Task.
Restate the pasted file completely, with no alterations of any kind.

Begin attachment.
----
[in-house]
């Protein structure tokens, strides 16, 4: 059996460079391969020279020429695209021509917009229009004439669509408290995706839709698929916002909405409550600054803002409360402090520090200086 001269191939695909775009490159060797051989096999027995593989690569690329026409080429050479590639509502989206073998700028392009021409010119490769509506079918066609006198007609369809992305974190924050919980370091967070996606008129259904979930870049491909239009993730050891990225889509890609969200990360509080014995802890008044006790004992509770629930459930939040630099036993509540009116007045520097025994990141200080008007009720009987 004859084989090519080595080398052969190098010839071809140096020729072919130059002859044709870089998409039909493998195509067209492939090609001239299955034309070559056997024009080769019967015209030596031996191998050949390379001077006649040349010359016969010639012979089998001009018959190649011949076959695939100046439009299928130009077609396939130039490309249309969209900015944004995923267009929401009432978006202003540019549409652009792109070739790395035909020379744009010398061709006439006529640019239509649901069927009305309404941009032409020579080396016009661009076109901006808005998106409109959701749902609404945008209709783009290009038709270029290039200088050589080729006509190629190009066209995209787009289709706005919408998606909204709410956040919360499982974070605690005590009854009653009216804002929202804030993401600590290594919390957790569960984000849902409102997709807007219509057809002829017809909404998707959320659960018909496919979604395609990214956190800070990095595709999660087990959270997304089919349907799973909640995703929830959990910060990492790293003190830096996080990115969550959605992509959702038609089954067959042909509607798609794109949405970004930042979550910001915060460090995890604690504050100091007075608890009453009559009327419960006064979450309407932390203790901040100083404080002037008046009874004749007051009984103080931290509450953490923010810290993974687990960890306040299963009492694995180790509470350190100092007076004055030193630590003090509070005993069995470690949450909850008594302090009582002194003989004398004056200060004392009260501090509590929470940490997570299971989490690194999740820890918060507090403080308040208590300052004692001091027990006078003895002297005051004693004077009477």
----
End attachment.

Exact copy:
[in-house]
């Protein structure tokens, strides 16, 4: 059996460079391969020279020429695209021509917009229009004439669509408290995706839709698929916002909405409550600054803002409360402090520090200086 001269191939695909775009490159060797051989096999027995593989690569690329026409080429050479590639509502989206073998700028392009021409010119490769509506079918066609006198007609369809992305974190924050919980370091967070996606008129259904979930870049491909239009993730050891990225889509890609969200990360509080014995802890008044006790004992509770629930459930939040630099036993509540009116007045520097025994990141200080008007009720009987 004859084989090519080595080398052969190098010839071809140096020729072919130059002859044709870089998409039909493998195509067209492939090609001239299955034309070559056997024009080769019967015209030596031996191998050949390379001077006649040349010359016969010639012979089998001009018959190649011949076959695939100046439009299928130009077609396939130039490309249309969209900015944004995923267009929401009432978006202003540019549409652009792109070739790395035909020379744009010398061709006439006529640019239509649901069927009305309404941009032409020579080396016009661009076109901006808005998106409109959701749902609404945008209709783009290009038709270029290039200088050589080729006509190629190009066209995209787009289709706005919408998606909204709410956040919360499982974070605690005590009854009653009216804002929202804030993401600590290594919390957790569960984000849902409102997709807007219509057809002829017809909404998707959320659960018909496919979604395609990214956190800070990095595709999660087990959270997304089919349907799973909640995703929830959990910060990492790293003190830096996080990115969550959605992509959702038609089954067959042909509607798609794109949405970004930042979550910001915060460090995890604690504050100091007075608890009453009559009327419960006064979450309407932390203790901040100083404080002037008046009874004749007051009984103080931290509450953490923010810290993974687990960890306040299963009492694995180790509470350190100092007076004055030193630590003090509070005993069995470690949450909850008594302090009582002194003989004398004056200060004392009260501090509590929470940490997570299971989490690194999740820890918060507090403080308040208590300052004692001091027990006078003895002297005051004693004077009477």